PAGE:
[I]It would make a great story if Microsoft redefined itself and found its way back to its former 90s desktop glory days, but it's just not true, Mini-Microsoft not withstanding.[/I]

That would take daring of the kind a startup has. A young company with nothing to lose and everything to gain. A few mavericks who dare to take on the incumbents. Microsoft is an incumbent itself now. It will take a near bankruptcy to force MS to reinvent itself IBM style.

[i]It's just the same old, same old application bloat we've been seeing for years and that's just not what I want from my office suite.[/i]

They have no other choice. They have been adding on stuff for years and they have been preserving backwards compatibility for so long, that people have come to expect the same, but with more glitz.

Since MS is an Empire, they try to play it safe. Reinventing their whole stack is a risk they are not willing to take. A complete rewrite of Windows and Office, removing the legacy cruft, would make them young programs again, with all the risks of the market possibly rejecting them. It would also remove a lot of lock in to the legacy Win32 API. MS won't take that risk.

Even if the RMS Microsoft is slowly getting overloaded and decrepid, a slowly sinking ship is better than a new fast cruiser which is out of the race.

Cheap potshots at Red Hat/Novell.

[I]We, at HLNS, want the community version users to know that there is more to free than just cost. While free (As in beer), might sound great on the surface; there's no commercial support, training or certifications to support it[/I].

Which is patently untrue. Maybe HLNS doesn't support the community version, but since the code is free as in speech and as in beer, anyone can offer support or training for it.

Stop thinking in terms of single vendor, single support option. Pressing the proprietary cookie cutter on FOSS just clouds your vision.

So what if the vendor tries to cash in on the lemming attitude that "the one who sells it should also be the throat to choke." It's a free market.

The true beauty of FOSS lies in the fact that anyone can support it. The source code isn't a trade secret and the licensing gives us many of the rights the copyright holder has, so we are not beholden to the copyright holder for changes.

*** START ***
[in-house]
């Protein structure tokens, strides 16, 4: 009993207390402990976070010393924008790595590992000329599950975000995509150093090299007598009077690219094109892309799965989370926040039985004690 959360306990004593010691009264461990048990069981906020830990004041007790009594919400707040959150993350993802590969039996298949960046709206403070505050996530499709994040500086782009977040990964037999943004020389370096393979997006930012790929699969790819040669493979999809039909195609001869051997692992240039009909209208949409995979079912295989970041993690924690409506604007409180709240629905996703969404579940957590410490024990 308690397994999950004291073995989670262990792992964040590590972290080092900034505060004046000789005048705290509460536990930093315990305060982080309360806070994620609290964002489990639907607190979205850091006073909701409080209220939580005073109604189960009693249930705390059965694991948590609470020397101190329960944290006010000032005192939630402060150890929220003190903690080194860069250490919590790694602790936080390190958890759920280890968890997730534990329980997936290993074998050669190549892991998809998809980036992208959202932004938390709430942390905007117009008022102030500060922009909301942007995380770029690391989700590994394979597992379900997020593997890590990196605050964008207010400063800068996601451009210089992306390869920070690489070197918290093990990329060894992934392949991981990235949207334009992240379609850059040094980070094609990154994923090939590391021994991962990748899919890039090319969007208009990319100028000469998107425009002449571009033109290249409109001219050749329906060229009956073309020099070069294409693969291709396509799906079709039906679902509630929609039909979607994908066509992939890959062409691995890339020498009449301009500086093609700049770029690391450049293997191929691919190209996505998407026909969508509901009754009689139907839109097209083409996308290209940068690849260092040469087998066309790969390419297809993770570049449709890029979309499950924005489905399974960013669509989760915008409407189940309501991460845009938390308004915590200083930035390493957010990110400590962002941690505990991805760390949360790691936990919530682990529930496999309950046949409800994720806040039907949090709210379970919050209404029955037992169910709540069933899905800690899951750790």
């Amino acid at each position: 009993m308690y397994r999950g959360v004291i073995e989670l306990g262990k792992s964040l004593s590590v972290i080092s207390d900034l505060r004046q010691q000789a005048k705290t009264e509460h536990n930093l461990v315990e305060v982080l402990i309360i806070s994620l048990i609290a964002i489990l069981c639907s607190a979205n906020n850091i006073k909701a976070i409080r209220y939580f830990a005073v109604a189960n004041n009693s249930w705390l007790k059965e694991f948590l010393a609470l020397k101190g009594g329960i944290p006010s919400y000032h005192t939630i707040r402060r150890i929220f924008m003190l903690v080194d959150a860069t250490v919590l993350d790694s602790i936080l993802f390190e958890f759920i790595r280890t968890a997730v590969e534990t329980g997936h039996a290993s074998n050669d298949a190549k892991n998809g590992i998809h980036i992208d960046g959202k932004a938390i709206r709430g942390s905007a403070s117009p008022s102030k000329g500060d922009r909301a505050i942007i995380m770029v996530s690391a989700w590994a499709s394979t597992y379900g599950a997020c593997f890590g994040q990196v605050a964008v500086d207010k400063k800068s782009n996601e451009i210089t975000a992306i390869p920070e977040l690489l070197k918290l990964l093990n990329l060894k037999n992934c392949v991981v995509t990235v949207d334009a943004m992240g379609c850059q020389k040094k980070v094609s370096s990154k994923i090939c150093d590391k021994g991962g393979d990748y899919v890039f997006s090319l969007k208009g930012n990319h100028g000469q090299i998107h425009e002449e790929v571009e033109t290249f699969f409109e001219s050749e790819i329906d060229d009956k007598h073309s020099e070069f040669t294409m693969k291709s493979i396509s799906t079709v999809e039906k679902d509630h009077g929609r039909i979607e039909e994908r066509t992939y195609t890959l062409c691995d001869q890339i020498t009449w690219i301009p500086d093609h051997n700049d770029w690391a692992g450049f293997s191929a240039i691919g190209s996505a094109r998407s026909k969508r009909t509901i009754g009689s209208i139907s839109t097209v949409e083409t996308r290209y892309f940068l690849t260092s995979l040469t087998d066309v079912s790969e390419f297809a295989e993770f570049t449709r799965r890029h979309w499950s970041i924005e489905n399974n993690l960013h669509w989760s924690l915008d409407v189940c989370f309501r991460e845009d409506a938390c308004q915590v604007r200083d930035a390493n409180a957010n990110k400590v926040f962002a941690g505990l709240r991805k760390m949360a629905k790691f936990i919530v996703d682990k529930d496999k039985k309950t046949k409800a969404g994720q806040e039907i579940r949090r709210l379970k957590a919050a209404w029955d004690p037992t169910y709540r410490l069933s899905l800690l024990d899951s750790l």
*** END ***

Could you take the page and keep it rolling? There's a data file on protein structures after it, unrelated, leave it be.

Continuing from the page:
Of course being CIO in this circumstance, means you really have to start doing your job. No more pointing fingers. You can't blame company Foo, if your chosen support partner Bar for Foo products screws it up.

I don't think Apple is out to get Linux or anybody else for that matter. Apple is trying to keep up with the market.

The days that Apple carried that etherial magic of being truly different, with their promise of "It just works!", are rapidly coming to an end. When they used exotic hardware, they produced these machines that only a handful of people truly knew through and through, so there could be that smidge of truth in their claims.

Today, Apple is just one hardware manufacturer amongst the many. They sell x86 laptops and desktops. They produce halfway decent software. They make music players and mobile phones.

The biggest problem Apple has on the computing side is their use of non-exotic, off-the-shelf and run-of-the-mill parts. Although Apple is still top notch in industrial design when it comes to computing, their machines can be compared oranges to oranges with the competition. Before Apple went x86, "we from the Cult of Intel" couldn't really compare PPC 970 to Intel Pentium III. PPC just might be that magic chip, that makes computing an exceptional joy.

These days an Intel Core 2 Duo is an Intel Core 2 Duo. An Ati is an Ati and an NVIDIA is an NVIDIA. When a comparable hardware line-up is put next to each other, and Apple is twice as pricy on average, people just conclude that Apple makes very expensive casings. Since most of us just chuck our boxen under the desk, looks aren't that important... ...